2. Place 1 inch water in a large saucepan and bring to boil. Drop the peppers in and boil for 2 minutes. Drain, cut side down on paper towels.

3. Combine the goat cheese, Monterey Jack cheese, onions and basil in a bowl and mix well.

4. Spoon about 2 tablespoons of the cheese mixture into each bell pepper half.

5. Fold a large piece of foil to make a rectangle tray (big enough to hold the peppers). Arrange the bell pepper halves inside the foil and place another piece of foil over the top and seal both pieces together. Cut slits into the top to allow steam to escape.

76. Arrange the foil packet on the grill and grill for 5-6 minutes or until the bell peppers are crisp-tender and the cheese is melted. To serve, cut into smaller wedges and serve immediately.

NOTE: you can bake these peppers if you don't have a grill. Place the peppers in a baking dish with a little water, Bake at 350 degrees for 30-40 minutes.

*This recipe is straight out of a

meal plan I used last year. It's so good, I put it in my 'favorite recipes' binder with 5 stars boldly drawn on. :)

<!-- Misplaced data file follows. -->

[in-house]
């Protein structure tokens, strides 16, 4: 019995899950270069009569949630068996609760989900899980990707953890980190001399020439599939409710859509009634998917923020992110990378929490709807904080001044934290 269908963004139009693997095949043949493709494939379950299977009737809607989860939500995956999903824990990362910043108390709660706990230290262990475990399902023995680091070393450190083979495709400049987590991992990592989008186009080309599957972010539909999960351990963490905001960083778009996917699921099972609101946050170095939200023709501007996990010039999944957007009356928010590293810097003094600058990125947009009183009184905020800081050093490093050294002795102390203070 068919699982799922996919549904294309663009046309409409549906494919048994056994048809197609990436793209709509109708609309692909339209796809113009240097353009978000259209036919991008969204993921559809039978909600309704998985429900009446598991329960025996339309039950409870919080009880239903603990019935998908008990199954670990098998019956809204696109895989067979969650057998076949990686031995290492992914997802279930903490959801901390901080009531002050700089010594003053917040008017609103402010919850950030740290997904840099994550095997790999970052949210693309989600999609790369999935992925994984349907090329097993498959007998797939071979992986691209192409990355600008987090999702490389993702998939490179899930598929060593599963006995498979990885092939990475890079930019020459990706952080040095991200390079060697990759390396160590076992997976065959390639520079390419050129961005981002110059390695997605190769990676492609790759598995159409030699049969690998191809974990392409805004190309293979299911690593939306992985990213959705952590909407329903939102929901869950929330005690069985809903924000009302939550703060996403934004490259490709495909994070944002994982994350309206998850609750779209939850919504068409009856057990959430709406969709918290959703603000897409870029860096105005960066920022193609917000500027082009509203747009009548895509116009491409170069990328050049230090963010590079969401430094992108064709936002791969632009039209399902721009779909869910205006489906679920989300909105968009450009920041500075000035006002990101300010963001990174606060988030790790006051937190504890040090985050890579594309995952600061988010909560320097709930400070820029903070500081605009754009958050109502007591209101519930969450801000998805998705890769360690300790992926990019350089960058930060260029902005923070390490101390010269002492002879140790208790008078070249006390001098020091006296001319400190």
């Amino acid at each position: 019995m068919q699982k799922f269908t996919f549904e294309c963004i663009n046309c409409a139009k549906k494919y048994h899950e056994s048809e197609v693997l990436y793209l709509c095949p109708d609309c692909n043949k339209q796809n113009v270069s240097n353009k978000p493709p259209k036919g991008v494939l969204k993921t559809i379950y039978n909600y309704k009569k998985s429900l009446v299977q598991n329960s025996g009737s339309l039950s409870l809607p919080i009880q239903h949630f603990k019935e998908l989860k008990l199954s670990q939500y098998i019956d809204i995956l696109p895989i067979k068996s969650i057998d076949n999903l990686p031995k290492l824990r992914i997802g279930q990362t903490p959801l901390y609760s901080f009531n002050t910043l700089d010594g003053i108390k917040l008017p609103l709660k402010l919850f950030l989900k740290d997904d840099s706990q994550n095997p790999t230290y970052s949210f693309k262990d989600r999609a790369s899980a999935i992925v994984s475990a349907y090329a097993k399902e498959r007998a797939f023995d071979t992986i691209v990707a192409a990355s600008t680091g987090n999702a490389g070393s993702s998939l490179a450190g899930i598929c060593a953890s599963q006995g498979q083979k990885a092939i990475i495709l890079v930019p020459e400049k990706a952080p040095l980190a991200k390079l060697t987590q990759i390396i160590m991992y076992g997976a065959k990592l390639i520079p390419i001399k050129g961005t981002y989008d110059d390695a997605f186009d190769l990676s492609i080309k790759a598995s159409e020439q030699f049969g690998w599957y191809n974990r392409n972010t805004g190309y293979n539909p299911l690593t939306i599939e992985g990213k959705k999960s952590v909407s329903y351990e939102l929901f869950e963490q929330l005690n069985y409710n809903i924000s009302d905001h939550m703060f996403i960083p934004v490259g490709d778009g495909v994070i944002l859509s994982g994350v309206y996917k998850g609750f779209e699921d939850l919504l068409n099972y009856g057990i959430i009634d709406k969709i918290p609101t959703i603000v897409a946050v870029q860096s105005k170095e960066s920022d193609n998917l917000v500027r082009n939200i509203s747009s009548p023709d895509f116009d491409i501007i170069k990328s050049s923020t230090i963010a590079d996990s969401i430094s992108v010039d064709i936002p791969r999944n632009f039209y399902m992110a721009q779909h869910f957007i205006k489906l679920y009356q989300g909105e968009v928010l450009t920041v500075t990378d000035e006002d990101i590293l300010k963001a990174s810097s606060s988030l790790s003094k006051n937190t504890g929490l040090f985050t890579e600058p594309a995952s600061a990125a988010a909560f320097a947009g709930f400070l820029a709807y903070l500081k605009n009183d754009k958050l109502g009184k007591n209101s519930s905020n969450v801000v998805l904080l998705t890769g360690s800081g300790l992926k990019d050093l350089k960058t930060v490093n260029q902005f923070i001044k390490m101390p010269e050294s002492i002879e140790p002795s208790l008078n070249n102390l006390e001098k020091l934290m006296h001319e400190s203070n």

Basic White Bread (Gluten-Free & Dairy-Free)

I’ve made this recipe time and again and it’s absolutely the best gluten-free bread I’ve ever had (seriously).

I love sourdough and rye breads and had missed them since going gluten-free. My remedy was to add some caraway into my bread and I absolutely love it. If you don’t like caraway, go ahead and leave it out – your bread will still turn out well.

I originally made the Brioche Sandwich Bread recipe posted over at Better Batter, but it left much to be desired, so I decided to experiment. My goal in creating this recipe was to use fewer eggs and to have it taste amazing so that I could have a budget friendly bread in my kitchen (let’s face it, Udi’s is expensive!).

Basic White Sandwich Bread (Gluten-Free)

2 ½ tsp yeast

1 cup warm water

1 tbsp caraway seed (optional)

1 ½ tsp apple cider vinegar

1 ½ tsp sugar

1 ½ tsp salt

5 eggs

2 ¾ cups flour ( Better Batter GF flour)

½ cup unsalted butter - softened (for dairy-free, use a substitute)

  1. Preheat oven to 170° - 200° (my oven only goes as low as 200!).
  2. Stir the yeast and warm water together (in a kitchen aid mixer if you have one) and let it sit for a few minutes.
  3. Grease a 9x5x3 inch loaf pan or get out a 13x4x4 quick release pan (no greasing required)
  4. Add the caraway, vinegar, sugar, salt, eggs and flour to the yeast water in the mixer and beat until smooth.
  5. Add shortening, one tablespoon at a time, with the mixer on low.